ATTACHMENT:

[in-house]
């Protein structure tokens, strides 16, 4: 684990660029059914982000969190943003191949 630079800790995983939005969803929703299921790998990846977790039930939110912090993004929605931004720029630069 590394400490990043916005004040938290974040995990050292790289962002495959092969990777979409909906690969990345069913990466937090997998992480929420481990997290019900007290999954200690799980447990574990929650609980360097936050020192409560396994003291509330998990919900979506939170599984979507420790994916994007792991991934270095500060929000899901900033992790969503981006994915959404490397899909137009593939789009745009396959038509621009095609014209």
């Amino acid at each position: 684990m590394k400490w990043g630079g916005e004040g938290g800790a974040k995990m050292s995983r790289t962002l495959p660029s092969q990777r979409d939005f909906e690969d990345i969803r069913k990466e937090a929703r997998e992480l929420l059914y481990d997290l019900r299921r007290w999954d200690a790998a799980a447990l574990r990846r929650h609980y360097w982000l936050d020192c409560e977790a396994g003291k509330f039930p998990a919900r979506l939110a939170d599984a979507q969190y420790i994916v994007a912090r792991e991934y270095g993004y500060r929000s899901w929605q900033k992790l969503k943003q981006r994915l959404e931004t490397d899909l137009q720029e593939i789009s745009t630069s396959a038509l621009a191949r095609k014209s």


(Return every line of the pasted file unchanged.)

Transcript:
[in-house]
């Protein structure tokens, strides 16, 4: 684990660029059914982000969190943003191949 630079800790995983939005969803929703299921790998990846977790039930939110912090993004929605931004720029630069 590394400490990043916005004040938290974040995990050292790289962002495959092969990777979409909906690969990345069913990466937090997998992480929420481990997290019900007290999954200690799980447990574990929650609980360097936050020192409560396994003291509330998990919900979506939170599984979507420790994916994007792991991934270095500060929000899901900033992790969503981006994915959404490397899909137009593939789009745009396959038509621009095609014209």
């Amino acid at each position: 684990m590394k400490w990043g630079g916005e004040g938290g800790a974040k995990m050292s995983r790289t962002l495959p660029s092969q990777r979409d939005f909906e690969d990345i969803r069913k990466e937090a929703r997998e992480l929420l059914y481990d997290l019900r299921r007290w999954d200690a790998a799980a447990l574990r990846r929650h609980y360097w982000l936050d020192c409560e977790a396994g003291k509330f039930p998990a919900r979506l939110a939170d599984a979507q969190y420790i994916v994007a912090r792991e991934y270095g993004y500060r929000s899901w929605q900033k992790l969503k943003q981006r994915l959404e931004t490397d899909l137009q720029e593939i789009s745009t630069s396959a038509l621009a191949r095609k014209s």